Rosemary, scientifically known as Rosmarinus officinalis, is a woody, perennial herb that is native to the Mediterranean region. It grows to a height of 2 meters, with leaves as short as 2.5 cm. Adorned with fragrant and evergreen, needle-like leaves; the herb is a member of the mint family Lamiaceae. The term 'rosemary' has been derived from the Latin word 'rosmarinus', which literally means "dew of the sea". The exotic, leafy herb is associated with a number of benefits. Right from an upset stomach to digestive disorders to headaches, rosemary is used to treat a number of ailments.
Due to its pungent and lingering aroma, rosemary is used to add flavor to a variety of unusual foods as well as everyday meat dishes, eggs and vegetables. Freshly chopped rosemary leaves are used to impart flavor to jams, sweet sauces and herb butter. They are also used in biscuits, cheese, soups and stew. One of the added advantages of consuming rosemary is that the herb is good for digestion and works to refresh the body and the mind. Rosemary tea and wine are also very famous in different regions of the world. Through the following lines, we will tell you how to dry rosemary properly.
Drying Fresh Rosemary Quickly
- Fresh Rosemary
- Garden Shears
- Cotton Kitchen String
- Plastic Clothing Hanger
- Glass Jar
- First of all, you need to cut out sections of rosemary that are 5 to 6 inches in length. One bunch of rosemary will have eight lengths bundled together. Therefore, cut as many pieces as are required.
- Rinse rosemary stems with clean water, to ensure that the leaves are free of insects and dust particles.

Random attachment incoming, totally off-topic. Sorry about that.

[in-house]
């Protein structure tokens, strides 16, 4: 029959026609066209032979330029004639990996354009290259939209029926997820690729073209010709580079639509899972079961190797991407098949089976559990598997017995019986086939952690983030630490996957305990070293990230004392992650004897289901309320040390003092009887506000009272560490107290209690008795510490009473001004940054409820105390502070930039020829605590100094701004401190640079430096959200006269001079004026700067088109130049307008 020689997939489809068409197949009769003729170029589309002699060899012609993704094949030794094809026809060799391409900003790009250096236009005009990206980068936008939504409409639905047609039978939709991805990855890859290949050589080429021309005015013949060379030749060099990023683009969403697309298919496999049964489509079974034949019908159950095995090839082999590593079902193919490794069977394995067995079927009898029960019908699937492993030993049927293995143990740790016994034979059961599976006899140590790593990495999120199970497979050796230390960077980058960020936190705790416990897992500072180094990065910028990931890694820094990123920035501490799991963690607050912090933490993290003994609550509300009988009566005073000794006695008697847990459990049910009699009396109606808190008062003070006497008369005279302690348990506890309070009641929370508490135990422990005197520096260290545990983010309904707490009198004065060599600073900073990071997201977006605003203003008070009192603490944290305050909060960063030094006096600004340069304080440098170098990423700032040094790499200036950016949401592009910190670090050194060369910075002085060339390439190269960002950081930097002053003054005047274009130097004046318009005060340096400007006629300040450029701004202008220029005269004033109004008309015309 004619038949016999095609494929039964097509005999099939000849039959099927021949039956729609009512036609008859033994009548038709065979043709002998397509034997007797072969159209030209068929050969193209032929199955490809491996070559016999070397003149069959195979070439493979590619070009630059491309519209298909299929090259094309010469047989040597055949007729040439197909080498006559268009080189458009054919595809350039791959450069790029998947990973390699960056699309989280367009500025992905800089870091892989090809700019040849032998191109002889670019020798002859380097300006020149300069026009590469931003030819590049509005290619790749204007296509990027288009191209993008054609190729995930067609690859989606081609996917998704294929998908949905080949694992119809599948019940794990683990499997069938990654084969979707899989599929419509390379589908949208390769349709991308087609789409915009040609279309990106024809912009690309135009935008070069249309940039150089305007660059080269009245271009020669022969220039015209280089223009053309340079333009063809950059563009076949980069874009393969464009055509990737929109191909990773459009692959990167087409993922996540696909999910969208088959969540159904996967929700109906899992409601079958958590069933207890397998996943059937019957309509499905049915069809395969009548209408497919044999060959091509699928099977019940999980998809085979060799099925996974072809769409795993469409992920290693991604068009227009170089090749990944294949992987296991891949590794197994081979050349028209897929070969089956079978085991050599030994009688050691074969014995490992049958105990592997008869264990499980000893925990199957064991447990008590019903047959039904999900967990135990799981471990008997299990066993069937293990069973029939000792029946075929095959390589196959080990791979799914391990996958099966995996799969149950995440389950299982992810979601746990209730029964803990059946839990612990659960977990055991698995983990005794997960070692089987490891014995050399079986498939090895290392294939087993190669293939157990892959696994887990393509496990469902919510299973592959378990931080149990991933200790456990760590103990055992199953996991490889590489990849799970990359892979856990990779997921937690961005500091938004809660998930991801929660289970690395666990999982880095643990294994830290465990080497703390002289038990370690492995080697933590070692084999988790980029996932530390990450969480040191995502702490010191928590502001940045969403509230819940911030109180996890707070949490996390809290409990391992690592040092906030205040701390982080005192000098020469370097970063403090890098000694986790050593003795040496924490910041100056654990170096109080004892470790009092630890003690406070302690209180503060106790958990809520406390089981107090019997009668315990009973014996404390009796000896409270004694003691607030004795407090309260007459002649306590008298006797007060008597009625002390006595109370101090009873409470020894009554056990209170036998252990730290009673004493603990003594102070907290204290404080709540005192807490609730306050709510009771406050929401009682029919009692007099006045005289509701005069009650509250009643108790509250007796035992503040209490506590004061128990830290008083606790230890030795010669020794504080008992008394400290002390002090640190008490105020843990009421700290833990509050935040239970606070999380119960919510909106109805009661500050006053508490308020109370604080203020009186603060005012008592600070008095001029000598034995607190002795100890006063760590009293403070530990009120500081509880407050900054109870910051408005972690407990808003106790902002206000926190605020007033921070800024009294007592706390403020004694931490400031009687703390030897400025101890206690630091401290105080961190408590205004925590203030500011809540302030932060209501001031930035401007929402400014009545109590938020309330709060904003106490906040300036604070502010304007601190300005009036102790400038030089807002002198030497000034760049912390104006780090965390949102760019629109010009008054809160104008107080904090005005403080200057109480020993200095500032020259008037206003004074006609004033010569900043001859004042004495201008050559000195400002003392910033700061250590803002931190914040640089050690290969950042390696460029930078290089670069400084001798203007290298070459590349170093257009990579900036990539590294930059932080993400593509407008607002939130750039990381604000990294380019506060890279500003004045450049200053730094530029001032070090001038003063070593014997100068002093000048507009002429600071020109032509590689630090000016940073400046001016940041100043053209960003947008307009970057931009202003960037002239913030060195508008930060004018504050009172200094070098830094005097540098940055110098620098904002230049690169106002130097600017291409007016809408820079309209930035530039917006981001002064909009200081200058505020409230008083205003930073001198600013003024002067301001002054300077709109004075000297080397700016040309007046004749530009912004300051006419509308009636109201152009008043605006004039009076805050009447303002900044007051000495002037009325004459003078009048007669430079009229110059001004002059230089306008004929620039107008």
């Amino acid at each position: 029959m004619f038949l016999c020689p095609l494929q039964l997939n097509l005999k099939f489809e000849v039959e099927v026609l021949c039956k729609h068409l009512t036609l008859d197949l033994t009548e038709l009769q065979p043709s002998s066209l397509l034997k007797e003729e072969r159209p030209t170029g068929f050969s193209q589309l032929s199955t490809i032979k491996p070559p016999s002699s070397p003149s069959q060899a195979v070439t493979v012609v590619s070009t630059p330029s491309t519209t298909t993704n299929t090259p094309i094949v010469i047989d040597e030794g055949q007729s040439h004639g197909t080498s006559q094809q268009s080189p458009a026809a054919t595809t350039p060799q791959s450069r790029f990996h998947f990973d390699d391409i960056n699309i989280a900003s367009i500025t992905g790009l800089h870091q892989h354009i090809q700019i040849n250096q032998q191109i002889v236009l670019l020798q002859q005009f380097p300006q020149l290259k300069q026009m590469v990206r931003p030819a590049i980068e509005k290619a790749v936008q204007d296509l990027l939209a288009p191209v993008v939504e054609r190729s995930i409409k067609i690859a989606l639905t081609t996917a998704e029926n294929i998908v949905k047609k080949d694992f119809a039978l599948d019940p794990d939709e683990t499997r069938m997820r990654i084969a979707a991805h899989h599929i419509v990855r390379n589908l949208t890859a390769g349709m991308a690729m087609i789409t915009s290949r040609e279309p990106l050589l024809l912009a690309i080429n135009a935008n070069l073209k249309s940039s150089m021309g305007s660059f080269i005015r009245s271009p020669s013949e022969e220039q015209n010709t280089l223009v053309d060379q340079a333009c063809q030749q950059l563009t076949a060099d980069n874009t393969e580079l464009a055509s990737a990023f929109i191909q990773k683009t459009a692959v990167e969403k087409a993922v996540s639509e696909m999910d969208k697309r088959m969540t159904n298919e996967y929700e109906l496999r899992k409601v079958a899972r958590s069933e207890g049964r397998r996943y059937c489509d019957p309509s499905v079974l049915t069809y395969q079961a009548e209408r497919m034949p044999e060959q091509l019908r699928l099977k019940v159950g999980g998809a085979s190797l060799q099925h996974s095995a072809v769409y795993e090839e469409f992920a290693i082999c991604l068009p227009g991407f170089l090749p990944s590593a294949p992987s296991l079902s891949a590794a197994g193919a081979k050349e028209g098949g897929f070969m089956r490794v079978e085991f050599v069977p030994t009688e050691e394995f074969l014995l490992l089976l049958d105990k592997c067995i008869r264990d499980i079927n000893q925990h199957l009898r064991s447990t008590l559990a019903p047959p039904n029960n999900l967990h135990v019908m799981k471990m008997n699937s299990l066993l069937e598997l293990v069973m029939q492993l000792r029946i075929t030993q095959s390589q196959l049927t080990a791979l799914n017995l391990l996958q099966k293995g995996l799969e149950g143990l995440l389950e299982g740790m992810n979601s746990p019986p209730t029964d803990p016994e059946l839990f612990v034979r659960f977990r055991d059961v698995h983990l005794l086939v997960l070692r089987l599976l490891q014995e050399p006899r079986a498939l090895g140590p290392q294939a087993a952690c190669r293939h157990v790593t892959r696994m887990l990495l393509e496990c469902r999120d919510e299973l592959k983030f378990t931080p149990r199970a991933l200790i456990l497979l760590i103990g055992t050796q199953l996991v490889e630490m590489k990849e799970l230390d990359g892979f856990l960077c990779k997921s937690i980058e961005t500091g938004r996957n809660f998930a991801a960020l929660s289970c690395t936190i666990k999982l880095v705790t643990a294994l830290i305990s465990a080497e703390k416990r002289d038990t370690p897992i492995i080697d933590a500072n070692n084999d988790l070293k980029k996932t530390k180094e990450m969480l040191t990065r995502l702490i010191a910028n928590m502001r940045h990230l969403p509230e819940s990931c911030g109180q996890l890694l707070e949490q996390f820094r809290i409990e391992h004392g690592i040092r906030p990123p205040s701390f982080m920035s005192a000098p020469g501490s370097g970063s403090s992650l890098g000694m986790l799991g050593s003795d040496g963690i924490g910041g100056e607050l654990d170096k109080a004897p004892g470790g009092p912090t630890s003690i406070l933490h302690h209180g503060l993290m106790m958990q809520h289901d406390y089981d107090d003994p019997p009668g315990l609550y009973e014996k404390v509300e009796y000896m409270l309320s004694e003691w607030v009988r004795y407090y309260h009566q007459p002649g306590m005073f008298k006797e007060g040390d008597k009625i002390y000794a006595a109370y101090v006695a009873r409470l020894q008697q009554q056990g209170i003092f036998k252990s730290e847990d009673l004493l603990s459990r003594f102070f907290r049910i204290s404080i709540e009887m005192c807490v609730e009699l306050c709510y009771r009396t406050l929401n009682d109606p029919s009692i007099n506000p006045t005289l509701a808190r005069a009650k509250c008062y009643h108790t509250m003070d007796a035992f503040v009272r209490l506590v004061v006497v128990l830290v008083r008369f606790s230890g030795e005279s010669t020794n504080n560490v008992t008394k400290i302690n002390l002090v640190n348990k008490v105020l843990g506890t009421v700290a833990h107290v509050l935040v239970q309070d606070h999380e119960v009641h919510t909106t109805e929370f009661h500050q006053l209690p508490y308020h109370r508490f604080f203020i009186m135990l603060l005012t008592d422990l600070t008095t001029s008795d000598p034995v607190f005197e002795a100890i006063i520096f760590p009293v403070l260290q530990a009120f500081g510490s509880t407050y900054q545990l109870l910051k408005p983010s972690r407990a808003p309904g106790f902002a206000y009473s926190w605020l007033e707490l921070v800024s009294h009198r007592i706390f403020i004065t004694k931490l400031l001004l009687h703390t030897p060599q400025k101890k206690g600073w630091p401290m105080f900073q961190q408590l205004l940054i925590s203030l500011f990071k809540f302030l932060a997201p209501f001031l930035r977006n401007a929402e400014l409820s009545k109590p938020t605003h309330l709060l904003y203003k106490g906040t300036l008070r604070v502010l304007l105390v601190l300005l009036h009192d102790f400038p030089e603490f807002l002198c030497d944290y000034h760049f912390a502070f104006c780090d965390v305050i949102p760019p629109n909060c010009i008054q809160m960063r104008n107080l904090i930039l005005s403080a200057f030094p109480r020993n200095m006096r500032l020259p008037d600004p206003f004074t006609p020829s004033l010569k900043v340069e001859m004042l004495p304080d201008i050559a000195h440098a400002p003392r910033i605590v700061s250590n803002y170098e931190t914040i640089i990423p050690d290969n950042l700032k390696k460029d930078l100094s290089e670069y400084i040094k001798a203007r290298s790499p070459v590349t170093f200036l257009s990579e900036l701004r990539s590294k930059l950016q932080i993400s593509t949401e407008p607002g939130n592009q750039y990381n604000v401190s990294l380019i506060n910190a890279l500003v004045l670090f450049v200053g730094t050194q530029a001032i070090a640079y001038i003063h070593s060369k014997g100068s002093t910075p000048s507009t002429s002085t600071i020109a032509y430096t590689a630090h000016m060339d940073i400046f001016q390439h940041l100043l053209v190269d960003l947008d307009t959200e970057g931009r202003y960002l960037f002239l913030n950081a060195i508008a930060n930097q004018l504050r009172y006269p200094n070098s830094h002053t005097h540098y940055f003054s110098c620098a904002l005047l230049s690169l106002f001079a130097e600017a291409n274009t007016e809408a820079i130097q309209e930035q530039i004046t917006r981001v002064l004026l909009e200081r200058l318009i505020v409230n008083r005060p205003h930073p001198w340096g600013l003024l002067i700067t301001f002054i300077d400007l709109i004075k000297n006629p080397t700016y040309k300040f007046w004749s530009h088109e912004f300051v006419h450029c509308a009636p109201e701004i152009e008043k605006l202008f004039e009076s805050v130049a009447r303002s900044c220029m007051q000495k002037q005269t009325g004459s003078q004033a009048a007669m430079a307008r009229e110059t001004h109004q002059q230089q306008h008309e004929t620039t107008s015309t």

- Make bunches of the herb, making sure that there are eight lengths in each of the bunch.
- Take a cotton cloth and cut 12-inch of string for each of the rosemary bundle.
- Hold eight stems of rosemary together. Tie one end of the bunch with the cotton string, with a knot similar to the one used for tying shoelaces.
- Repeat the above step for each one of the rosemary bundles that you want to dry.
- Take a clean, plastic clothing hanger and hang each bunch of rosemary over it, with the extra string or by draping it half over the hanger.
- Place the hanger in a dark place, like a closet, while making sure not to overcrowd it and crush the herbs.
- Let the rosemary stems stay in the closet for 4 weeks.
- Remove the hanger from the closet and place it on a flat surface.
- Unfasten each of the rosemary bunches, discarding away the cotton string.
- Remove the rosemary leaves from the stem, by pulling them off in the opposite direction of their growth.
- Discard the stem and put the rosemary leaves in an airtight jar, to be used later on. Dried rosemary leaves have a brownish-green color.